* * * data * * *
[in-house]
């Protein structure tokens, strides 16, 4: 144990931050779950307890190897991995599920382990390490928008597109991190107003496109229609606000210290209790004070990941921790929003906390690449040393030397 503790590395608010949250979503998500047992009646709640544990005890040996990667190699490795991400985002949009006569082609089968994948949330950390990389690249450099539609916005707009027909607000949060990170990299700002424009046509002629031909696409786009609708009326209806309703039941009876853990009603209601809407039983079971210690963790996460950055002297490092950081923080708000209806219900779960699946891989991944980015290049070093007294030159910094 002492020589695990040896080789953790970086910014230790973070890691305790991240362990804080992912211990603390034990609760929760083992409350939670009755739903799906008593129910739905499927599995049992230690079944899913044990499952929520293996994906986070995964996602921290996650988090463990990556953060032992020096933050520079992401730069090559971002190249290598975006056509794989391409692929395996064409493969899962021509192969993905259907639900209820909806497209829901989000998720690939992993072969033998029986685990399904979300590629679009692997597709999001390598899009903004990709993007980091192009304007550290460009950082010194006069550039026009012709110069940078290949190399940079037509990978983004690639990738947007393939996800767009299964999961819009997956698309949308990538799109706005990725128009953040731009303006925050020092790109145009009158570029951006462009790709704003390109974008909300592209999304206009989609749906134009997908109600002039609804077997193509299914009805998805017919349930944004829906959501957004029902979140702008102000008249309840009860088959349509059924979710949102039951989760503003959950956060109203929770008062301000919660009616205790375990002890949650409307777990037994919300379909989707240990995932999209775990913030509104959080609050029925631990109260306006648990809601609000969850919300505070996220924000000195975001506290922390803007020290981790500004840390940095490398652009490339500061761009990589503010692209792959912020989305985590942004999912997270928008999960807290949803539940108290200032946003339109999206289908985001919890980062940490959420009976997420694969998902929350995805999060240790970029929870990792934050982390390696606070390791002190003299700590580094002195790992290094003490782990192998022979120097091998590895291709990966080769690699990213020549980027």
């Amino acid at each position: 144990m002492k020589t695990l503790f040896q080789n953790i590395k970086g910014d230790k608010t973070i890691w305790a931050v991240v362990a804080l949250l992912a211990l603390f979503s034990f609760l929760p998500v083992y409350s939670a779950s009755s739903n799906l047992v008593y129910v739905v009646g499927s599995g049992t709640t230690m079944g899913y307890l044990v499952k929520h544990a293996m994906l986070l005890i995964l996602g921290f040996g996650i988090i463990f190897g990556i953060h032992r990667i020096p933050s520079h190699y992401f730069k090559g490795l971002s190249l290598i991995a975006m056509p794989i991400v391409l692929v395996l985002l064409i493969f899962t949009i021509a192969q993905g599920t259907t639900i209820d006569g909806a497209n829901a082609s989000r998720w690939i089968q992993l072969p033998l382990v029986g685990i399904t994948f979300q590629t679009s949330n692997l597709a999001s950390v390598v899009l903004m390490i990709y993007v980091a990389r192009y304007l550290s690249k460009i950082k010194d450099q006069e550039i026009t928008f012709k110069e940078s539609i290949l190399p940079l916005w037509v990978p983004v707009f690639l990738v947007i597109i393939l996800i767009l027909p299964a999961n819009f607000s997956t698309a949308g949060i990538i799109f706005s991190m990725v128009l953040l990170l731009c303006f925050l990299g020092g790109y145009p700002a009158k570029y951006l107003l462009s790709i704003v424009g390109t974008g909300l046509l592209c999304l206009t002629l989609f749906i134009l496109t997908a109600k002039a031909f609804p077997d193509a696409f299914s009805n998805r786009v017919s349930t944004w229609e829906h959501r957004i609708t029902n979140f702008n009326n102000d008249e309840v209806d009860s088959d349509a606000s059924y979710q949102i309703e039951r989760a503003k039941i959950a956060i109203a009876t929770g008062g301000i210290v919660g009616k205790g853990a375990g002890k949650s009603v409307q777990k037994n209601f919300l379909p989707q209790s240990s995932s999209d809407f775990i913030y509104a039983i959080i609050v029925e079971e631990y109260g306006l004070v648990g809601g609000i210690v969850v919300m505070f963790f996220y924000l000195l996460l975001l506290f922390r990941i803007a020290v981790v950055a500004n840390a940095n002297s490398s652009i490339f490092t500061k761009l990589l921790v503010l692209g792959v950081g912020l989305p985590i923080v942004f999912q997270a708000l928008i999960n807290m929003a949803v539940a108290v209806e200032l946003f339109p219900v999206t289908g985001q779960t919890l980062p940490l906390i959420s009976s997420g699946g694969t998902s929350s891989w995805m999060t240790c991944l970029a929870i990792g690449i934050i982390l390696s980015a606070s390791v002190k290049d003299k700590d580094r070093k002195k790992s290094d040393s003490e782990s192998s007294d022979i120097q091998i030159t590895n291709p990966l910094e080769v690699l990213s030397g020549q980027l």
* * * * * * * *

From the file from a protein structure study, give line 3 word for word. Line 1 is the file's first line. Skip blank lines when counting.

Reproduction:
């Amino acid at each position: 144990m002492k020589t695990l503790f040896q080789n953790i590395k970086g910014d230790k608010t973070i890691w305790a931050v991240v362990a804080l949250l992912a211990l603390f979503s034990f609760l929760p998500v083992y409350s939670a779950s009755s739903n799906l047992v008593y129910v739905v009646g499927s599995g049992t709640t230690m079944g899913y307890l044990v499952k929520h544990a293996m994906l986070l005890i995964l996602g921290f040996g996650i988090i463990f190897g990556i953060h032992r990667i020096p933050s520079h190699y992401f730069k090559g490795l971002s190249l290598i991995a975006m056509p794989i991400v391409l692929v395996l985002l064409i493969f899962t949009i021509a192969q993905g599920t259907t639900i209820d006569g909806a497209n829901a082609s989000r998720w690939i089968q992993l072969p033998l382990v029986g685990i399904t994948f979300q590629t679009s949330n692997l597709a999001s950390v390598v899009l903004m390490i990709y993007v980091a990389r192009y304007l550290s690249k460009i950082k010194d450099q006069e550039i026009t928008f012709k110069e940078s539609i290949l190399p940079l916005w037509v990978p983004v707009f690639l990738v947007i597109i393939l996800i767009l027909p299964a999961n819009f607000s997956t698309a949308g949060i990538i799109f706005s991190m990725v128009l953040l990170l731009c303006f925050l990299g020092g790109y145009p700002a009158k570029y951006l107003l462009s790709i704003v424009g390109t974008g909300l046509l592209c999304l206009t002629l989609f749906i134009l496109t997908a109600k002039a031909f609804p077997d193509a696409f299914s009805n998805r786009v017919s349930t944004w229609e829906h959501r957004i609708t029902n979140f702008n009326n102000d008249e309840v209806d009860s088959d349509a606000s059924y979710q949102i309703e039951r989760a503003k039941i959950a956060i109203a009876t929770g008062g301000i210290v919660g009616k205790g853990a375990g002890k949650s009603v409307q777990k037994n209601f919300l379909p989707q209790s240990s995932s999209d809407f775990i913030y509104a039983i959080i609050v029925e079971e631990y109260g306006l004070v648990g809601g609000i210690v969850v919300m505070f963790f996220y924000l000195l996460l975001l506290f922390r990941i803007a020290v981790v950055a500004n840390a940095n002297s490398s652009i490339f490092t500061k761009l990589l921790v503010l692209g792959v950081g912020l989305p985590i923080v942004f999912q997270a708000l928008i999960n807290m929003a949803v539940a108290v209806e200032l946003f339109p219900v999206t289908g985001q779960t919890l980062p940490l906390i959420s009976s997420g699946g694969t998902s929350s891989w995805m999060t240790c991944l970029a929870i990792g690449i934050i982390l390696s980015a606070s390791v002190k290049d003299k700590d580094r070093k002195k790992s290094d040393s003490e782990s192998s007294d022979i120097q091998i030159t590895n291709p990966l910094e080769v690699l990213s030397g020549q980027l």